Newsletter February 2010

Fun Animal Fact of the Month

A skunk can spray up to 16 feet and as many as 8 times consecutively before having to re-charge for a day

Inspirational Quote Of the Month

“Don’t ask yourself what the world needs; ask yourself what makes you come alive. And then go and do that. Because what the world needs are people who have come alive.” ~ Dr. Howard Thurman

Welcome to CATCH EM’ the Got Wildlife? Monthly newsletter. We hope you enjoy it! This newsletter is for you, if you have any suggestions, questions or topics you would like us to cover please email:

For NY contact

For NJ contact


The Skunk

Spring is approaching and the animals are preparing to get down. February is upon us and the skunks are one of the first animals in our service area to be out and about looking to mate. Once they have found there partner and done their business you can be rest assured they will be looking for a nice, warm and cozy place to hunker down and prepare to give birth. Your homes and businesses are a perfect match. Some great places that they typically choose to den up are your porch, under the decks, foundations, barns and sheds. Don’t get me wrong, skunks don’t hibernate, they sleep deeply for up to 3 ½ months at a time. They’ll emerge periodically during warm spells so you might have seen them around all winter long, they just tend to be less active during the colder times until they are preparing to mate.

A skunk’s coat is thick, fluffy, and mainly black with a large white nape patch that continues and becomes two stripes along sides of back, usually reaching the tail (occasionally mostly white above). They typically will have a narrow white forehead stripe. Their head is pointed having small ears and eyes. They have poor vision, but their smell and hearing are excellent. Their legs are short and their tail is long and very bushy and during the mating season. Skunks den alone, or in a group of 2–7 females and 1 male. They do not migrate. Skunks breed from late February to March. There typical gestation period takes about 62 to 75 days. They give birth during May through June. Their typical litter size is 4 to 7 skunks. Skunks typically eat insects, rodents, bird and turtle eggs, fruit, road kills, and garbage. Skunks have a widespread habitat, ranging from coastal habitats to mature woodlands and small woodlots. They prefer open fields, lawns, and agricultural areas with areas of mixed shrubs and forest edges, near buildings, barns, or porches.

The scientific name of a skunk, mephitis mephitis means noxious gas. A skunk’s first line of defense is their two musk glands located on either side of the anus which spray extremely smelly yellow foam. But before a skunk sprays it goes through a series of warning motions. First it erects its tail and stamps its feet. Then it will hiss. If the intruder has not gone away by then, the skunk will spray. Skunks can be very smelly, especially from the mating season through the whelping season.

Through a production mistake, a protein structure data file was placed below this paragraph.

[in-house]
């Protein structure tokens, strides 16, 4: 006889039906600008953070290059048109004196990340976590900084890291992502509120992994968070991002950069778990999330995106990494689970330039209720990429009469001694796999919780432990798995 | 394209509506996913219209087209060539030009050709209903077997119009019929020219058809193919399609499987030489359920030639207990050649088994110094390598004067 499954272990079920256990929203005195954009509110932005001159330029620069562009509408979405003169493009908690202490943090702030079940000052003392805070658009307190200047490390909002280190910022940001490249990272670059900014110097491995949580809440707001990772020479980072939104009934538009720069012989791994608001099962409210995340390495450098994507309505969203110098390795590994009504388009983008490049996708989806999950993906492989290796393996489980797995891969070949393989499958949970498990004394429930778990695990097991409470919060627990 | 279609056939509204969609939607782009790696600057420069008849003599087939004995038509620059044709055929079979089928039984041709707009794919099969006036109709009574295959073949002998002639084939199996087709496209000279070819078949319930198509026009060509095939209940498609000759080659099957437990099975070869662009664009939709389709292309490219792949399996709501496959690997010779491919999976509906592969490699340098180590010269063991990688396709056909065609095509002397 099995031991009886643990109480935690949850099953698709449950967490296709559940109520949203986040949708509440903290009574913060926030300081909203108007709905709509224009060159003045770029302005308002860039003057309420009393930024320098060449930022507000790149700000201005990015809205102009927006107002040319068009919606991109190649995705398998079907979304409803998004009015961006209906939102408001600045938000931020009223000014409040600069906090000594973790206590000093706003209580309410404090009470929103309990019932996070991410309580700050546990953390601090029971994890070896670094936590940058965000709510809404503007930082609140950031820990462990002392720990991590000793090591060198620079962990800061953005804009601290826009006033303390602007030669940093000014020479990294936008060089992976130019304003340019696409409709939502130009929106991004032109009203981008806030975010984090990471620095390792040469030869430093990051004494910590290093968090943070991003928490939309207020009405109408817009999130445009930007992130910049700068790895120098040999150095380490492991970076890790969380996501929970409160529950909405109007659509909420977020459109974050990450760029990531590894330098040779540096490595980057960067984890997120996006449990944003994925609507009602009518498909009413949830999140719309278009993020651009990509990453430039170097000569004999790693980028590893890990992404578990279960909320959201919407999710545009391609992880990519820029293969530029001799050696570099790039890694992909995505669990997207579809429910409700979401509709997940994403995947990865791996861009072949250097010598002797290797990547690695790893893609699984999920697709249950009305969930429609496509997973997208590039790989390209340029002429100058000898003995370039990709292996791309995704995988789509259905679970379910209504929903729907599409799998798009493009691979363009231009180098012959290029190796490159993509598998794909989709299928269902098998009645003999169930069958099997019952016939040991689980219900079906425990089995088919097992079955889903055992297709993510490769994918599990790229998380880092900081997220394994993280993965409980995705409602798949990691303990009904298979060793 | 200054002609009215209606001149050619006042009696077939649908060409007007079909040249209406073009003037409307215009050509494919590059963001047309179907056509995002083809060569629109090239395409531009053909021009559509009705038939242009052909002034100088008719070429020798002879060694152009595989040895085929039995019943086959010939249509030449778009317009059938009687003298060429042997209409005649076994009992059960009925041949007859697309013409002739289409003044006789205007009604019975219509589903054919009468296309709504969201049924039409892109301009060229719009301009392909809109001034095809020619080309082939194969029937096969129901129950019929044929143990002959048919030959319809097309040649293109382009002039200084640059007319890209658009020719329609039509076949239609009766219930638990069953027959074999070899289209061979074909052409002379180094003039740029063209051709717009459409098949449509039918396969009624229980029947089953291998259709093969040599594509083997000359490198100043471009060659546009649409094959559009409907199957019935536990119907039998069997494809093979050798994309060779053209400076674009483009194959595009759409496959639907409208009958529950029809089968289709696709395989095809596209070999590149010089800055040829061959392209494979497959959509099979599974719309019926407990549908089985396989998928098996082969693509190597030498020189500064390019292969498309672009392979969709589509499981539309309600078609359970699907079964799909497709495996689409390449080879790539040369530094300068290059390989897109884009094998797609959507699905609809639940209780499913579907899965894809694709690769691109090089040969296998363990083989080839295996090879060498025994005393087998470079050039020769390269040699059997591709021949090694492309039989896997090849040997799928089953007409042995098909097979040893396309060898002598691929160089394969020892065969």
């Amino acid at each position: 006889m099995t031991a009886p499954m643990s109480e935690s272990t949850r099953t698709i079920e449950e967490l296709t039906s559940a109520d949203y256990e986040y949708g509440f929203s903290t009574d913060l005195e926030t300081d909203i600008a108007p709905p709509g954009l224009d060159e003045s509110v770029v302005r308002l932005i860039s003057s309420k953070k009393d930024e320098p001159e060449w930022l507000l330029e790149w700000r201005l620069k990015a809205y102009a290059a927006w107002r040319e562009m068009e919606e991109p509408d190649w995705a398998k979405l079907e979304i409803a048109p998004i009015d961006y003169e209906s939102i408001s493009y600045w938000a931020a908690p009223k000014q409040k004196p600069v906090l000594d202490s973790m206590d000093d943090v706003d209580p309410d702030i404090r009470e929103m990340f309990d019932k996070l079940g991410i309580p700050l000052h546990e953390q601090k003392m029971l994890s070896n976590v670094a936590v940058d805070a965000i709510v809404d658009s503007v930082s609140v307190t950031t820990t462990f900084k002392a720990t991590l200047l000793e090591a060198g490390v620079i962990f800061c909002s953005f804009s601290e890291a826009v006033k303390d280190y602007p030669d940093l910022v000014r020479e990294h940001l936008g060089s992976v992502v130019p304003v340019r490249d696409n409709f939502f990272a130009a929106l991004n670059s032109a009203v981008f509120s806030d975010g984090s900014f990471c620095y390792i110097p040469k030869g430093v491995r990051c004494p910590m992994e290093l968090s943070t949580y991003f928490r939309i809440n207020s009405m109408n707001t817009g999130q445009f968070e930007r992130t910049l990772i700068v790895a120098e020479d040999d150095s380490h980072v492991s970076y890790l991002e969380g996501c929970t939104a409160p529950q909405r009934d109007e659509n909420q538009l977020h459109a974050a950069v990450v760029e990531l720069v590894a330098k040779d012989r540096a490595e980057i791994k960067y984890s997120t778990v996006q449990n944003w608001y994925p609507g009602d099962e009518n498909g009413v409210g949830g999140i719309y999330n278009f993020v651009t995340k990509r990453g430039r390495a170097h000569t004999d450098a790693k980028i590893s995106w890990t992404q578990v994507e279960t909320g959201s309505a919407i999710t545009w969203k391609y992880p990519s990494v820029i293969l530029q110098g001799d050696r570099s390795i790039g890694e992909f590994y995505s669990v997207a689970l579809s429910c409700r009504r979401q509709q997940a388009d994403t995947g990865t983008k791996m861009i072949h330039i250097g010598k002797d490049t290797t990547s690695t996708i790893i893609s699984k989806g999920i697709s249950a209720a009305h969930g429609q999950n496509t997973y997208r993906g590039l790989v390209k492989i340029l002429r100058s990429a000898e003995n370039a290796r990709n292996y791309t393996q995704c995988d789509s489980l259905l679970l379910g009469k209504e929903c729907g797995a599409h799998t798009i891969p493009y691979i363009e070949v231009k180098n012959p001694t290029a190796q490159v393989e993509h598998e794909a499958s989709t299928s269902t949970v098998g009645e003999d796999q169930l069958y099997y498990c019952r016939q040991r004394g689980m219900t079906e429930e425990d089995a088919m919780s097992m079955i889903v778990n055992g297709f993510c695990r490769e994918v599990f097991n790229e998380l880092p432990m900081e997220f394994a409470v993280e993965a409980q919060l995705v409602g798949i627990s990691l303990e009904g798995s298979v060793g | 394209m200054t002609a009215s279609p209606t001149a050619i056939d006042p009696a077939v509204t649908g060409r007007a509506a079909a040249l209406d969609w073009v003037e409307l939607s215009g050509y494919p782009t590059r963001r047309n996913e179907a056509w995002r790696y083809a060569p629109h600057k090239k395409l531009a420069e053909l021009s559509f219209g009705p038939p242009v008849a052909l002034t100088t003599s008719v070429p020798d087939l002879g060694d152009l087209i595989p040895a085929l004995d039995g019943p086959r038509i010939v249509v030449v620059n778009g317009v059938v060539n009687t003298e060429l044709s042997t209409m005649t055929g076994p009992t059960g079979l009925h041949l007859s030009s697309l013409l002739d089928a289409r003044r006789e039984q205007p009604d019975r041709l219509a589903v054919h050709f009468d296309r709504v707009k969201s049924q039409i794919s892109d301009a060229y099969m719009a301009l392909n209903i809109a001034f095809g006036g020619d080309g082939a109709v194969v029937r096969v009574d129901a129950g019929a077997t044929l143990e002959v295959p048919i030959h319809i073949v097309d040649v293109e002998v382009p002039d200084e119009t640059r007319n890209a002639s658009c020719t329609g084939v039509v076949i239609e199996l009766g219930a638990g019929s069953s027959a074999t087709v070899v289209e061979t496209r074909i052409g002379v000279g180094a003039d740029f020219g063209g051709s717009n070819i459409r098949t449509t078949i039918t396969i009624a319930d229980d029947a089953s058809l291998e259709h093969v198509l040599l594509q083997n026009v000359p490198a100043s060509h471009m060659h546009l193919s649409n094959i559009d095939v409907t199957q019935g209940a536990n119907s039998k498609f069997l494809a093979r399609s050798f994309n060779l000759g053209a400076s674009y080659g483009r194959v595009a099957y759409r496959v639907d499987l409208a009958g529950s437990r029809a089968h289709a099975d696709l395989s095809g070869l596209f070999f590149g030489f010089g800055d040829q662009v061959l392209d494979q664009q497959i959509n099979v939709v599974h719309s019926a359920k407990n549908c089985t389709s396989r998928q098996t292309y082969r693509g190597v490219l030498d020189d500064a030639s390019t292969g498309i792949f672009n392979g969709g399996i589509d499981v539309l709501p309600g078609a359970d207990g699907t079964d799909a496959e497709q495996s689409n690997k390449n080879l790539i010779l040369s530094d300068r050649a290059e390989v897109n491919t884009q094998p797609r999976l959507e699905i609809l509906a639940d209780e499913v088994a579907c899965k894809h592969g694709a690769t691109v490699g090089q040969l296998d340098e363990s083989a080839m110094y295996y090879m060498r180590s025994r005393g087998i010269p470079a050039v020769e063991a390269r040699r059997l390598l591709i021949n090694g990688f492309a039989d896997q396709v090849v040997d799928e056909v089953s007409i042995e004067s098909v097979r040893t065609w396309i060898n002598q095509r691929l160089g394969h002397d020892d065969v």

If your animal happens to get sprayed, tomato juice may assist, but it certainly is messy and acidic. A alternative remedy is a combination of Peroxide, Baking Soda and Dish Detergent, mix the ingrediants together until it becomes a pasty consistency and then rub it all over your animal. Also, if you happen to notice that your pet is rolling in the grass, let them do it. Grass is a natural deodorizer which will assist in lessening the stench.

Beyond the smell, skunks can wreak havoc on your lawn. They are avid grub eaters. They also can be a carrier of rabies and distemper. Skunks have very few predators. In fact, the Horned Owl is the only predator in our service area. Another interesting fact, skunks are resistant to snake venom.

Damage from Skunks digging for grubs.

Some misconceptions regarding skunks:

  • A skunk that’s active during the day isn’t necessarily rabid. It may be a healthy female that’s feeding more often than usual, because of the demands of her young.
  • Adult skunks are not trigger-happy but “teenaged” skunks may be. Very young skunks squirt small amounts of fluid as they walk because they’re not yet mature enough to have control of the “spray muscles.” If you can “talk skunk,” you can usually tell if an adult skunk intends to spray.
  • Grubbing by skunks is sometimes blamed on other animals because there’s no skunk smell. Skunks spray in defense.


The Skunk

Some Preventative Maintenance:

  1. Put trash out in morning instead of the evening, if possible, or keep it in a protected area.
  2. Skunk-proof garbage can with a tight fitting lid, or secure it with straps.
  3. Don’t leave pet food or their food bowls out at night.
  4. Enclose compost piles in a framed box using hardware cloth or welded wire; in a sturdy container, such as a 55-gallon drum; or in a commercial composter.
  5. Treat lawns to reduce grub populations (biological controls are preferred. In the southern part of the state, where it’s been proven to work, try Milky Spore).
  6. Keep mice out of buildings. Skunks eat them, and will go inside buildings looking for them.
  7. Remove brush piles and debris.


Mohonk Preserve. Sunday March 14th. Kids’ Day in the Sugarbush. Go for a fun hike and join the fun of maple sugaring. For more information please visit

Museum of Hudson Highlands. Every Sat. & Sun. at the Wildlife Nature Center, “Meet the Animal of the Week” 1:00 pm & 2:30 pm. For more information please visit;

Carry Institute of Ecosystem Studies. Sunday Feb. 21st. Winter Ecology Walk @12:00. For more information please visit;

Beczak Environmental Education Center. Saturday March 27th. Come Fly with Me 11:00 am & 1:00 pm. For more information please visit;

Scherman-Hoffman Wildlife Sanctuary. Sunday Feb 21st. Owls at Scherman-Hoffman 2:00 pm. For more information please visit

And for some Wildlife fun all year round visit: – located in West Orange, NJ —located in Sussex, NJ The Bear Mountain Zoo located in the Bear Mountain State Park, NY